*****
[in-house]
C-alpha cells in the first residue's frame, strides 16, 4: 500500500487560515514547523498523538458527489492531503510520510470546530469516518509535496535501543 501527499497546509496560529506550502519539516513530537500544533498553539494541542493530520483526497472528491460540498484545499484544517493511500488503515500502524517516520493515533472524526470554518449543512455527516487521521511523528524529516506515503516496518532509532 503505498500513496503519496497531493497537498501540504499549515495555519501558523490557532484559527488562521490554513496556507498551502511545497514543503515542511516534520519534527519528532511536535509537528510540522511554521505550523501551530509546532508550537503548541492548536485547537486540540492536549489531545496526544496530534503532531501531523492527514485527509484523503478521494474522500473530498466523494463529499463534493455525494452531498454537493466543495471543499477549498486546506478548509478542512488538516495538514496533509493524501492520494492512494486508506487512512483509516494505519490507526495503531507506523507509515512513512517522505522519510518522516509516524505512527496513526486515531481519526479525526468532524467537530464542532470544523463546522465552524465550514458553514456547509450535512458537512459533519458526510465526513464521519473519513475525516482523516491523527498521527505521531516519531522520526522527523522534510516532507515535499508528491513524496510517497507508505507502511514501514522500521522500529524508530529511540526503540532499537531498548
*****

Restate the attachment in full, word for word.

[in-house]
C-alpha cells in the first residue's frame, strides 16, 4: 500500500487560515514547523498523538458527489492531503510520510470546530469516518509535496535501543 501527499497546509496560529506550502519539516513530537500544533498553539494541542493530520483526497472528491460540498484545499484544517493511500488503515500502524517516520493515533472524526470554518449543512455527516487521521511523528524529516506515503516496518532509532 503505498500513496503519496497531493497537498501540504499549515495555519501558523490557532484559527488562521490554513496556507498551502511545497514543503515542511516534520519534527519528532511536535509537528510540522511554521505550523501551530509546532508550537503548541492548536485547537486540540492536549489531545496526544496530534503532531501531523492527514485527509484523503478521494474522500473530498466523494463529499463534493455525494452531498454537493466543495471543499477549498486546506478548509478542512488538516495538514496533509493524501492520494492512494486508506487512512483509516494505519490507526495503531507506523507509515512513512517522505522519510518522516509516524505512527496513526486515531481519526479525526468532524467537530464542532470544523463546522465552524465550514458553514456547509450535512458537512459533519458526510465526513464521519473519513475525516482523516491523527498521527505521531516519531522520526522527523522534510516532507515535499508528491513524496510517497507508505507502511514501514522500521522500529524508530529511540526503540532499537531498548